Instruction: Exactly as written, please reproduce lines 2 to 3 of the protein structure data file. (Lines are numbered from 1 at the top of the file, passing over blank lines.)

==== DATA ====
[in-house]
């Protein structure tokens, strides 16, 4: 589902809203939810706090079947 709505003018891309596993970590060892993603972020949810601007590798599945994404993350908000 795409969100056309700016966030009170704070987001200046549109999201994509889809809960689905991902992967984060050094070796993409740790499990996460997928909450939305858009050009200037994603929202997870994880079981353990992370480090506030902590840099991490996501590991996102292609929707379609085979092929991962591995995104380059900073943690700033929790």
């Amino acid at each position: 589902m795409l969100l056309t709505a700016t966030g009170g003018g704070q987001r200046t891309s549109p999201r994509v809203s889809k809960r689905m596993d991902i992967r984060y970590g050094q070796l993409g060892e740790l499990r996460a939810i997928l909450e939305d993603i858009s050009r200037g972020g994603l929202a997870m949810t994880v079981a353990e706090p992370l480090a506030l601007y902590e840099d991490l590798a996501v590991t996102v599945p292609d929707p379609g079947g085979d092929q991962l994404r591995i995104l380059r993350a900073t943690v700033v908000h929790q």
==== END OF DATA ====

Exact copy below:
């Protein structure tokens, strides 16, 4: 589902809203939810706090079947 709505003018891309596993970590060892993603972020949810601007590798599945994404993350908000 795409969100056309700016966030009170704070987001200046549109999201994509889809809960689905991902992967984060050094070796993409740790499990996460997928909450939305858009050009200037994603929202997870994880079981353990992370480090506030902590840099991490996501590991996102292609929707379609085979092929991962591995995104380059900073943690700033929790």
């Amino acid at each position: 589902m795409l969100l056309t709505a700016t966030g009170g003018g704070q987001r200046t891309s549109p999201r994509v809203s889809k809960r689905m596993d991902i992967r984060y970590g050094q070796l993409g060892e740790l499990r996460a939810i997928l909450e939305d993603i858009s050009r200037g972020g994603l929202a997870m949810t994880v079981a353990e706090p992370l480090a506030l601007y902590e840099d991490l590798a996501v590991t996102v599945p292609d929707p379609g079947g085979d092929q991962l994404r591995i995104l380059r993350a900073t943690v700033v908000h929790q």